It is typical of Anon 1’s intellectual dishonesty that he has nowhere drawn attention to the far larger crowds – massive in Glasgow – of the much wider organisation All Under One Banner’s highly successful pro-Independence demonstrations this year.

          • Charles Bostock

            Rep Scot

            Maybe, but the LibDems aren’t rtying to whip up support for Scottish “independence” are they?

            The inverted commas because of EU and NATO membership and likely as not continuing to use the pound sterling…..inter alia 🙂

          • Charles Bostock

            Craig

            “It is typical of Anon 1’s intellectual dishonesty that he has nowhere drawn attention to the far larger crowds – massive in Glasgow – of the much wider organisation All Under One Banner’s highly successful pro-Independence demonstrations this year.”

            You’re a fine one to talk. I haven’t noticed you drawing much attention to facts or events which might contradict the ideas you try to push on this blog.

            Blogmaster’s privilege perhaps, but don’t try in on with commenters.

          • Ian

            As if we didn’t know, ‘Charles’, your inflated sense of self-importance here is hilarious. You ‘try it on’ all the time, now you are lecturing Craig about it. Facepalm.

          • Republicofscotland

            Yes Sharp Ears, wasn’t “Charles” at one point almost begging to be a mod on here, oh my how the worm has turned☺

          • Makropulos

            Oh Charles, yet again you reveal yourself. To say that Craig hasn’t drawn attention to facts or events which might contradict the ideas he tries to push on this blog is a claim so conveniently wide as to be vacuous. And if you hate all this stuff so much then why are you here at all? Why not bog off to Breitbart or Guido Fawkes?

          • Charles Bostock

            Makrapoulos (3:08 pm)

            Just exercising my right to “dissent”, hahaha.

            Contrary to what some on here might think, I see no particular virtue in posting in an echo chamber. I prefer robust and lively exchanges of views, preferably fact-based and without insults and crude language. Don’t you?

          • Makropulos

            Charles at 15:54:

            The problem is that you repeatedly denounce this site as an echo chamber. So why stay?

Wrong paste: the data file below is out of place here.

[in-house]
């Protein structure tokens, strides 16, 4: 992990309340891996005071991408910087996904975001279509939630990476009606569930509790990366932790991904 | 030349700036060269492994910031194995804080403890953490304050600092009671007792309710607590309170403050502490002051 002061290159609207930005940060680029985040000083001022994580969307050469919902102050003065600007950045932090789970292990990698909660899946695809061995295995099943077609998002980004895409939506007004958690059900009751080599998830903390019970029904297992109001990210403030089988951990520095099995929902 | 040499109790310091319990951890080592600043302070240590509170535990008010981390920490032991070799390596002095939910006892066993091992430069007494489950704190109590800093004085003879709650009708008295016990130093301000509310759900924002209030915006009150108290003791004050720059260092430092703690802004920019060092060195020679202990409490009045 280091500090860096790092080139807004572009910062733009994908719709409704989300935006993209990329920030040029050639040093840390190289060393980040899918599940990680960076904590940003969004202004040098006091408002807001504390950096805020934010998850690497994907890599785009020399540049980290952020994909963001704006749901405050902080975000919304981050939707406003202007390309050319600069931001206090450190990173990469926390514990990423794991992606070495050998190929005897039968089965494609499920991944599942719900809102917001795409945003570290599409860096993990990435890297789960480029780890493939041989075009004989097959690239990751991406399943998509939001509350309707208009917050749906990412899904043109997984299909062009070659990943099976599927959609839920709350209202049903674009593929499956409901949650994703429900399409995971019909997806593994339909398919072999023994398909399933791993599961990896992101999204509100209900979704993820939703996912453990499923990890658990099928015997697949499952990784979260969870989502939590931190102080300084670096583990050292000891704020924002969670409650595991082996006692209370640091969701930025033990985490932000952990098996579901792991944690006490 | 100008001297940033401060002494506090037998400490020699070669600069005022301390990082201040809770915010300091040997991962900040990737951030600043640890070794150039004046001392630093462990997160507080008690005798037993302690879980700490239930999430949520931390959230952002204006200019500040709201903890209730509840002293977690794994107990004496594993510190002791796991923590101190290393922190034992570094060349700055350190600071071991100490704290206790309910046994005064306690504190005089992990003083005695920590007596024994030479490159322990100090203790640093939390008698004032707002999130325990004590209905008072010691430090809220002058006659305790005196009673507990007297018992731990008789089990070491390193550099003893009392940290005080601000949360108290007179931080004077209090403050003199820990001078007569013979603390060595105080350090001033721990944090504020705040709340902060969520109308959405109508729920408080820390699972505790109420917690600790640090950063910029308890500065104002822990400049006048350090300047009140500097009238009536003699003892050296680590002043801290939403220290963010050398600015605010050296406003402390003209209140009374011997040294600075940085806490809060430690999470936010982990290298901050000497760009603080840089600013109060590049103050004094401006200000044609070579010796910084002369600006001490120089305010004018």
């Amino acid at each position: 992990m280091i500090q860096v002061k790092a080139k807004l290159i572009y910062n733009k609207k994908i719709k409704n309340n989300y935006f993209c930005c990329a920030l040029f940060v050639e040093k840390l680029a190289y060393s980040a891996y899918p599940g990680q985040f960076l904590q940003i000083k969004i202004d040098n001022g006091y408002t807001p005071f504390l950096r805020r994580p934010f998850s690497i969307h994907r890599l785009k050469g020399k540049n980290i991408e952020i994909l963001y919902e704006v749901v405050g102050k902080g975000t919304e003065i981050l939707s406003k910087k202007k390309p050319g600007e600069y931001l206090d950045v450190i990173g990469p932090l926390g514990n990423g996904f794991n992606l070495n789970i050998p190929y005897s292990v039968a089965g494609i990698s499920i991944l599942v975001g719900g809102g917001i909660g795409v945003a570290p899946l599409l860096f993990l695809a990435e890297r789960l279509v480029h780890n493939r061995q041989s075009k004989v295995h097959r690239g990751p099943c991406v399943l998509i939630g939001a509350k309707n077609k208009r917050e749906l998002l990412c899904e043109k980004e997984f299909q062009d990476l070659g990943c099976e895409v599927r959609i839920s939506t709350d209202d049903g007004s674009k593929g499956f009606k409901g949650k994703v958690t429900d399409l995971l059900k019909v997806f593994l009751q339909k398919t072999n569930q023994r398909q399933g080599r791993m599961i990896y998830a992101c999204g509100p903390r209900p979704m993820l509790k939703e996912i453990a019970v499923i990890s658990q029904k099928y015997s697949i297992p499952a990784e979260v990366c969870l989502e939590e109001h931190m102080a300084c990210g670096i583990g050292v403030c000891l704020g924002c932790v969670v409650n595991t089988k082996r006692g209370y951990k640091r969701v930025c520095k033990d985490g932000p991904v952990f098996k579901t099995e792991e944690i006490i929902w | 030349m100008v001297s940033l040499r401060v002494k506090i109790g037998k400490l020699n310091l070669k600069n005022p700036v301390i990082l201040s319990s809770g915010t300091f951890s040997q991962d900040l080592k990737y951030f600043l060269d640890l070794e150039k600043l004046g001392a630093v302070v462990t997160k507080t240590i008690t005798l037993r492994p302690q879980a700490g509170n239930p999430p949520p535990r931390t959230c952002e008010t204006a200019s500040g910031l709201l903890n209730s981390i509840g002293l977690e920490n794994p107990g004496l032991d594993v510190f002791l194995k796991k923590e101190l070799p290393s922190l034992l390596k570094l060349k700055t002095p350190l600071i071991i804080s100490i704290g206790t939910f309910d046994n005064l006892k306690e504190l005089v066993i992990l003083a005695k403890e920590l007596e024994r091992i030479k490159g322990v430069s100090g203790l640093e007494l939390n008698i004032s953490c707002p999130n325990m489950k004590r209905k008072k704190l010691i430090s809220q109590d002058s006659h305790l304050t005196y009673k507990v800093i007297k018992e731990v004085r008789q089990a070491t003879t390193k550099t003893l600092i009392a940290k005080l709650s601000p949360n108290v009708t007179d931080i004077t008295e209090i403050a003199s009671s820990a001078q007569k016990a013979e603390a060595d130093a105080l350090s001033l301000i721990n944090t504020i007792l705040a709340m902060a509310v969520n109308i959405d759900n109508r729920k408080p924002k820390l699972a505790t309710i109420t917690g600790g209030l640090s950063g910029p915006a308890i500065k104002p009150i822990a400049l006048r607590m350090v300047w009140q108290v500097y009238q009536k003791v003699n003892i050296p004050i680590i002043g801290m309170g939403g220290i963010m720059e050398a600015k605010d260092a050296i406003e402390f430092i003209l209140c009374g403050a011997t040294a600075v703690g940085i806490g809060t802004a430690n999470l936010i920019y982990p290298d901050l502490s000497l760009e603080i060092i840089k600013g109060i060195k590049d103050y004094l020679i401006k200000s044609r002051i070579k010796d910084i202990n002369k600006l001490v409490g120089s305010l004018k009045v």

• Node

            UKIP supporters tend to think, rather than gather in crowds to shout and wave flags.

            UKIP supporters tend to think “I don’t want my friends and neighbours to know I support UKIP so I’d better not gather in crowds to shout and wave flags.”

      • JOML

        “absolutely desperate “? Good description of your own post, Anon1. How does this relate to Craig’s article above?

  • N_

    Having emphasised that “the Salisbury poisonings are no joke”, the Sun prints a photo of the Triumphal Arch in the General Staff building in St Petersburg, with a banner saying “Assassination of Tsar Nicholas II” and a speech bubble in which Boshirov and Petrov make an excuse. In fact Nicholas was not aassassinated. He was killed in custody – and more than 1000 miles from St Petersburg.

    Then they have a picture described as showing Soviet tanks rolling into Czechoslovakia, with Boshirov and Petrov saying “Prague is so nice in the spring”. Actually the 1968 invasion took place in August.

    Next it’s “Invasion of Afganistan” – misspelling in the original. The Sun’s subeditors seem to have an aversion to the letter “h”, because the speech bubble for Boshirov and Petrov says “We wanted to look up the Kyber Pass”.

    The Scum is Britain’s most read newspaper across print and online. Next is the Daily Heil.

    • Tom Welsh

      ‘…the speech bubble for Boshirov and Petrov says “We wanted to look up the Kyber Pass”’.

      Yes, of course it did.

      When will the English grasp that there was only one Kenneth Williams, and he is (sadly) dead?

  • Vivian O'Blivion

    Of course the BBC is biased. In the News division (and much else besides) it is the norm to have been privately educated. It’s the norm to have an Oxbridge degree in PPE. Nepotism is rife.
    Any moderate sized PLC would have policy in place to guard against nepotism and promote social diversity. My guess is that the BBC has the policy in place, but HR won’t or can’t enforce it.
    The BBC have an obvious self interest in preventing Corbyn getting into power. More to the point does anyone think that Corbyn would be able to tackle the BBC once in power? Mass sackings on the basis that positions were granted based on nepotism (Dan Snow, David Dimbelby, Sally Magnuson …. )? Replacements from state education and “provincial” university?